Issue Date: Parts Manager Nov 2008, Posted On: 11/1/2008
Parts department pay plans in a tough market One of the forgotten consequences of commission-based pay plans for parts department employees is "what goes up, sometimes comes down, way down." Fluctuations in weekly paychecks aren't unusual in car dealerships and employees have learned to live with them. In a "normal" business environment, parts revenue runs within a fairly narrow range, fluctuations in pay are not dramatic, and, at the end of the year, parts department employees tend to earn approximately what they expected.
But what happens when business becomes abnormally slow, as it is now for many parts departments? Minimum wage laws set a floor under employee wages, but the fact is, people who are used to earning $40,000 to $50,000 a year or more, will not be able to make ends meet on half that amount. What options do parts managers have to get compensation levels to match business conditions?
The Parts Manager knows a thing or two about dealership pay plans since our parent company, DealersEdge, publishes a very popular two-volume manual on dealership compensation. In addition, we checked with some experienced parts managers to see how they are coping with current market conditions.
Don't cut pay Let's get a couple of things straight: first, cutting peoples' pay is one of the worst mistakes a business owner can make. Nothing good can come of it. People who have had their pay cut will become dissatisfied with their employers. Dissatisfied employees are the ones most likely to steal from the dealership or to vandalize dealership property. And dissatisfied employees create dissatisfied customers. Cutting pay is not a good idea under any circumstances.
Second, any change in pay plans will be perceived by employees as a cut in pay. So pay plan changes have to be approached very carefully.
With those ground rules, let's check in with some of your fellow parts managers.
Cut hours Scot Strong is the parts manager for a group of stores in Medina, Ohio. His dealer has already been through a couple of rounds of layoffs to the point where Scot says, "We are already running with a minimum staff level. It is difficult to cover all the hours we are open as it is, let alone covering for people on vacation or out sick. I think it is time for dealerships to cut back on our hours of operation. The manufacturers pushed us to extend our hours in order to compete with the independents. But we have found that the result was not more revenue, just more expense. Instead of cutting peoples' pay, maybe cutting hours would achieve the same result."
Scot Allen, dealer principal at Crestview Cadillac in West Covina, California, agrees. "Increasing the hours we are open does not necessarily lead to increased sales. I'll probably start by reducing staff hours first and then cutting back our service hours on one or to days. Like most dealerships, we have slow days. We don't need all four of our service advisors and all three countermen on those days. We're not there yet, but that will be our first move before touching pay plans."
Get staffing right So if you can't cut peoples' pay without jeopardizing the business, what are the alternatives? Let's go first to our trusty dealership staffing templates and look at a formula for deciding how many staff members are needed to run a parts department based on gross profits. This isn't as easy as it might seem. Here's the formula:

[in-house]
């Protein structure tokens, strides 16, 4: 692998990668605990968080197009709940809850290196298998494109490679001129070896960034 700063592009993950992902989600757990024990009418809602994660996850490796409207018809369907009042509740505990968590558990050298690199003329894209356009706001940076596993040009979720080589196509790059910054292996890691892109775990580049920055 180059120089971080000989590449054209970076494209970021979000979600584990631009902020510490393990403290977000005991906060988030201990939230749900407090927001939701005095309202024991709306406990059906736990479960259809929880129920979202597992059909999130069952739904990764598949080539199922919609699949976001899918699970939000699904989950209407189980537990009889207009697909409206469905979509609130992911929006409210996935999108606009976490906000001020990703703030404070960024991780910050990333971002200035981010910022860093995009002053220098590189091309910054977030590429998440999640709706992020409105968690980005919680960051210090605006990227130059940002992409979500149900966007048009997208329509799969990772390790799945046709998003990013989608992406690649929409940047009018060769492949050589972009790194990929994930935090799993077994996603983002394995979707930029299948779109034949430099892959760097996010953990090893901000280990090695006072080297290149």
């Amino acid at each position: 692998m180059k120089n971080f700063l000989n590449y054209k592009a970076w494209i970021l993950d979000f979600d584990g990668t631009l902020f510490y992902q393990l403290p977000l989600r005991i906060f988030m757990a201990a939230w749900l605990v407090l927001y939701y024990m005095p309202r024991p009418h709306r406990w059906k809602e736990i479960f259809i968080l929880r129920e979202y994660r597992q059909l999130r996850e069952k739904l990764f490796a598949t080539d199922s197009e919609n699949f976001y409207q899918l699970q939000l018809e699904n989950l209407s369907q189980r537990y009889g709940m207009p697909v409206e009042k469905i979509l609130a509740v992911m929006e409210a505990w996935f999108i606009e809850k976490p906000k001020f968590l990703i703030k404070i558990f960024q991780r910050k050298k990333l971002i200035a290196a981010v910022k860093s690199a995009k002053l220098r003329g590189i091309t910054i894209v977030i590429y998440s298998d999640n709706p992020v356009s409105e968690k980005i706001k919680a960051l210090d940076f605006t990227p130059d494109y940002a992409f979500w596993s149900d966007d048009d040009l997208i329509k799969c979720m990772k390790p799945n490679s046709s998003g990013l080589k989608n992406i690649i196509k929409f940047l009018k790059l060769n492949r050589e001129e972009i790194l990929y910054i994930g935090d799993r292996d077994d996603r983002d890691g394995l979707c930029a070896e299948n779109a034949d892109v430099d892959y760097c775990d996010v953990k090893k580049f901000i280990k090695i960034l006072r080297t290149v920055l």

The guideline is $12,500 in monthly gross-profits-per-employee for a dealership without significant wholesale business or a body shop. So for a parts department with $62,500 in average monthly gross, you could have five total employees.
Who counts as a parts department employee? For purposes of this exercise, we are looking at the personnel count figure on your dealership financial statement. So the total staffing level will include the obvious positions like the parts manager and counter people. But you also need to take into consideration any "allocated" employees like accounting clerks and some fraction of the dealership's senior management. That's where those staffing figures like 6.35 employees come from. The example given envisions a relatively small department with a parts manager, three counter people/stockers, and one allocated person.
Anyway, use the $12,500 in monthly-gross-profits-per-employee as a staffing guide. Remember, it's a guide - not a commandment. So if your own dealership's needs dictate an extra staff member, that's OK. Just don't stray too far from the guides or you will get into trouble.
Once you have "right-sized" your parts staff, then what? Rationalizing your operating hours is a good next step. There is no point in having people standing around when there is no service department activity. You know best what the peak hours in your parts and service operation are. Schedule around those. If certain afternoons, like Saturday and Friday, are dead, schedule around those. Send people home early and save a little money.
Get staff input If top-down pay plan changes aren't a good idea, sometimes getting employees to offer their own solutions to severe business problems can help.
Call a staff meeting and present the reality of the dealership's situation to your staff members. Run the meeting as a brainstorming session and ask the employees what they would do if they were in the dealer/principal's situation. You might be surprised at the results. People are likely to know more about what's going on the business than you think. The company grapevine is a powerful communications tool.
While people are unlikely to suggest cutting their own pay, they may have some excellent ideas for cutting out waste and streamlining operations. Ask them!
Spiffs and spot bonuses can also be a good substitute for commissions after you take extraordinary measures like cutting back work hours. This approach also provides greater control over parts compensation.